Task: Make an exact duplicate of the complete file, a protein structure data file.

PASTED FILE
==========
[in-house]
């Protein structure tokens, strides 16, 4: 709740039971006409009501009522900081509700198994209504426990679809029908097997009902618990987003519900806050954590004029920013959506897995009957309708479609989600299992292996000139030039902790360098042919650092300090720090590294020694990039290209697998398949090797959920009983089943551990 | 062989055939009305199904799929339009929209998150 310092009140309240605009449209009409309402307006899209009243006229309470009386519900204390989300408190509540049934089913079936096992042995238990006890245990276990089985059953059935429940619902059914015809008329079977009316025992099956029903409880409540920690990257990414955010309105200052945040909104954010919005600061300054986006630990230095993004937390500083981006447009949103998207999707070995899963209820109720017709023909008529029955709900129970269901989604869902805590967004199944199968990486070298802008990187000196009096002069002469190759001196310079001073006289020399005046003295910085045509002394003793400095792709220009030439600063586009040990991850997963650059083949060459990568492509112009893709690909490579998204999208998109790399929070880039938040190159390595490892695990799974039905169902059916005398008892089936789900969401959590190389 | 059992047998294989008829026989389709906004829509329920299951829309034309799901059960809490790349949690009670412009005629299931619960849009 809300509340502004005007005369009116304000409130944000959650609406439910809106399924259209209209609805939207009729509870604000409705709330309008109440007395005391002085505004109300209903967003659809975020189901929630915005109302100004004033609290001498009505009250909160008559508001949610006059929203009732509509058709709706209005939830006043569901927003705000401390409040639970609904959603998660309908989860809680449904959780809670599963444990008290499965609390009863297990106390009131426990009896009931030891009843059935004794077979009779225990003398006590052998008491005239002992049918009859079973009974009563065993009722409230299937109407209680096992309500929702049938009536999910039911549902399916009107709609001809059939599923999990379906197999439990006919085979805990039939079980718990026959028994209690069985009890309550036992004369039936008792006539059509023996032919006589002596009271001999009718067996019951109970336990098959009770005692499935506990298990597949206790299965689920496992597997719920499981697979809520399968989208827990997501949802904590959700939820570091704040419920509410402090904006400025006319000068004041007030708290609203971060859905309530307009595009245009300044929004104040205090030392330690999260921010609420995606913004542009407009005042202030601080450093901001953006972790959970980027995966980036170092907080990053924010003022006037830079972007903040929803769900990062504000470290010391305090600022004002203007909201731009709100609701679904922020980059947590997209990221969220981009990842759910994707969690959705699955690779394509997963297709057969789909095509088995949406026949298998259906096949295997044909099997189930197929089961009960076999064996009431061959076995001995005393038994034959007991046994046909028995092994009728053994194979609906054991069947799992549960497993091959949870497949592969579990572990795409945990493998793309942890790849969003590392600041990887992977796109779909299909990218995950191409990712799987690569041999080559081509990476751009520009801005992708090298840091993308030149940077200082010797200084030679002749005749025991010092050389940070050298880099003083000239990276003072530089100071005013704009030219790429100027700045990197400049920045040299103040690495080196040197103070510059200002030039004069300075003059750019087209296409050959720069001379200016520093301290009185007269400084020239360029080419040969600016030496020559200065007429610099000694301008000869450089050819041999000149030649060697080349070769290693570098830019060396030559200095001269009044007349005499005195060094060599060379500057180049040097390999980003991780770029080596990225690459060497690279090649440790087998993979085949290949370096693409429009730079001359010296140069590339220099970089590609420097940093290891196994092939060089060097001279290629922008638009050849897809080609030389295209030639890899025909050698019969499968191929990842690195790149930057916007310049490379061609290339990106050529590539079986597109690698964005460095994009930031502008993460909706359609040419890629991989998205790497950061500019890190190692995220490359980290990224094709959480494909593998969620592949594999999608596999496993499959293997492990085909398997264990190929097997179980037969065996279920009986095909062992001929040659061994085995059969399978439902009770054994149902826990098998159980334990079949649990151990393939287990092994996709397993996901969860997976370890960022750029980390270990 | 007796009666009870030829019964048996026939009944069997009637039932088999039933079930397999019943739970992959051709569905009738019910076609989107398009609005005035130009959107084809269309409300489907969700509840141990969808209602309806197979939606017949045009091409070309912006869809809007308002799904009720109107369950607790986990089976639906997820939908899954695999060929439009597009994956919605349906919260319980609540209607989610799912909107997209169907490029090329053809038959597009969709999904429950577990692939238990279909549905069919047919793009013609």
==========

[in-house]
């Protein structure tokens, strides 16, 4: 709740039971006409009501009522900081509700198994209504426990679809029908097997009902618990987003519900806050954590004029920013959506897995009957309708479609989600299992292996000139030039902790360098042919650092300090720090590294020694990039290209697998398949090797959920009983089943551990 | 062989055939009305199904799929339009929209998150 310092009140309240605009449209009409309402307006899209009243006229309470009386519900204390989300408190509540049934089913079936096992042995238990006890245990276990089985059953059935429940619902059914015809008329079977009316025992099956029903409880409540920690990257990414955010309105200052945040909104954010919005600061300054986006630990230095993004937390500083981006447009949103998207999707070995899963209820109720017709023909008529029955709900129970269901989604869902805590967004199944199968990486070298802008990187000196009096002069002469190759001196310079001073006289020399005046003295910085045509002394003793400095792709220009030439600063586009040990991850997963650059083949060459990568492509112009893709690909490579998204999208998109790399929070880039938040190159390595490892695990799974039905169902059916005398008892089936789900969401959590190389 | 059992047998294989008829026989389709906004829509329920299951829309034309799901059960809490790349949690009670412009005629299931619960849009 809300509340502004005007005369009116304000409130944000959650609406439910809106399924259209209209609805939207009729509870604000409705709330309008109440007395005391002085505004109300209903967003659809975020189901929630915005109302100004004033609290001498009505009250909160008559508001949610006059929203009732509509058709709706209005939830006043569901927003705000401390409040639970609904959603998660309908989860809680449904959780809670599963444990008290499965609390009863297990106390009131426990009896009931030891009843059935004794077979009779225990003398006590052998008491005239002992049918009859079973009974009563065993009722409230299937109407209680096992309500929702049938009536999910039911549902399916009107709609001809059939599923999990379906197999439990006919085979805990039939079980718990026959028994209690069985009890309550036992004369039936008792006539059509023996032919006589002596009271001999009718067996019951109970336990098959009770005692499935506990298990597949206790299965689920496992597997719920499981697979809520399968989208827990997501949802904590959700939820570091704040419920509410402090904006400025006319000068004041007030708290609203971060859905309530307009595009245009300044929004104040205090030392330690999260921010609420995606913004542009407009005042202030601080450093901001953006972790959970980027995966980036170092907080990053924010003022006037830079972007903040929803769900990062504000470290010391305090600022004002203007909201731009709100609701679904922020980059947590997209990221969220981009990842759910994707969690959705699955690779394509997963297709057969789909095509088995949406026949298998259906096949295997044909099997189930197929089961009960076999064996009431061959076995001995005393038994034959007991046994046909028995092994009728053994194979609906054991069947799992549960497993091959949870497949592969579990572990795409945990493998793309942890790849969003590392600041990887992977796109779909299909990218995950191409990712799987690569041999080559081509990476751009520009801005992708090298840091993308030149940077200082010797200084030679002749005749025991010092050389940070050298880099003083000239990276003072530089100071005013704009030219790429100027700045990197400049920045040299103040690495080196040197103070510059200002030039004069300075003059750019087209296409050959720069001379200016520093301290009185007269400084020239360029080419040969600016030496020559200065007429610099000694301008000869450089050819041999000149030649060697080349070769290693570098830019060396030559200095001269009044007349005499005195060094060599060379500057180049040097390999980003991780770029080596990225690459060497690279090649440790087998993979085949290949370096693409429009730079001359010296140069590339220099970089590609420097940093290891196994092939060089060097001279290629922008638009050849897809080609030389295209030639890899025909050698019969499968191929990842690195790149930057916007310049490379061609290339990106050529590539079986597109690698964005460095994009930031502008993460909706359609040419890629991989998205790497950061500019890190190692995220490359980290990224094709959480494909593998969620592949594999999608596999496993499959293997492990085909398997264990190929097997179980037969065996279920009986095909062992001929040659061994085995059969399978439902009770054994149902826990098998159980334990079949649990151990393939287990092994996709397993996901969860997976370890960022750029980390270990 | 007796009666009870030829019964048996026939009944069997009637039932088999039933079930397999019943739970992959051709569905009738019910076609989107398009609005005035130009959107084809269309409300489907969700509840141990969808209602309806197979939606017949045009091409070309912006869809809007308002799904009720109107369950607790986990089976639906997820939908899954695999060929439009597009994956919605349906919260319980609540209607989610799912909107997209169907490029090329053809038959597009969709999904429950577990692939238990279909549905069919047919793009013609």